In fact, the initial effect of signal overload can be used creatively. "Soft" compression often manifests itself as "warmth" - although you should never lose sight of the fact that it's still distortion. Where digital recording is concerned, distortion isn't as kind. There's only one way to describe the sound of digital distortion - painful. There's no forgiving "warmth", just chronic distortion. Another point to note when using DAT is that there's no facility for monitoring off tape, which means that you appreciate your mistakes only too late.
So much for the changes in attitude DAT requires. The first time you master digitally will herald the demise of half of the equipment in your studio. That synth with the noisy outputs (Yamaha TX7, Roland MKS70?) which always tended to get hidden in the general confusion of the mix will now stand out like a sore thumb. The hiss on the release of the bass drum sample which you always intended to clean up but never got around to will come back to haunt you every first and third beat throughout a song. That crackle from the noisy slider on the mixing desk will now sound like a crisp packet at a silent movie. And that untidy drop in? Forget it.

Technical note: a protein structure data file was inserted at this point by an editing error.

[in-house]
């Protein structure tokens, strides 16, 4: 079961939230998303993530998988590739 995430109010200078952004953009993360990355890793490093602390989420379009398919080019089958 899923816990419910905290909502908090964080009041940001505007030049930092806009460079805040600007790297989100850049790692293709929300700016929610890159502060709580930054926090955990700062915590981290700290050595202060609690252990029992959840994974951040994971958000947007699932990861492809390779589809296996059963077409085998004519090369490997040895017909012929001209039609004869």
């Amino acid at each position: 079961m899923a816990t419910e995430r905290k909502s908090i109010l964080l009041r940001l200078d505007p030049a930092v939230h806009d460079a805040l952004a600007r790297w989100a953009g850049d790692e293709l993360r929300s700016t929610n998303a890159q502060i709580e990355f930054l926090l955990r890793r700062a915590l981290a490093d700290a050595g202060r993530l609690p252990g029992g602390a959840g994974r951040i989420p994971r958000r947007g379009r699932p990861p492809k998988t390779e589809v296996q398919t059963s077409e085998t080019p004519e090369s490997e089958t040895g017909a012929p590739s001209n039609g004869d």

What is hopefully coming across here is that DAT tells the truth. Dropping in and out of record on a bass drum or snare drum hit will hide any clunks due to the multitrack transport, and using a noise gate, especially one with a downward expander, will also keep recorded noise to a minimum. Single-ended noise reduction units such as the Symetrix 511 or the dbx SNR1 (reviewed MT, June '89) are invaluable both for recording onto a multitrack and across the mixer outputs on mixdown, where their program-conscious nature will ensure that background noise is minimal.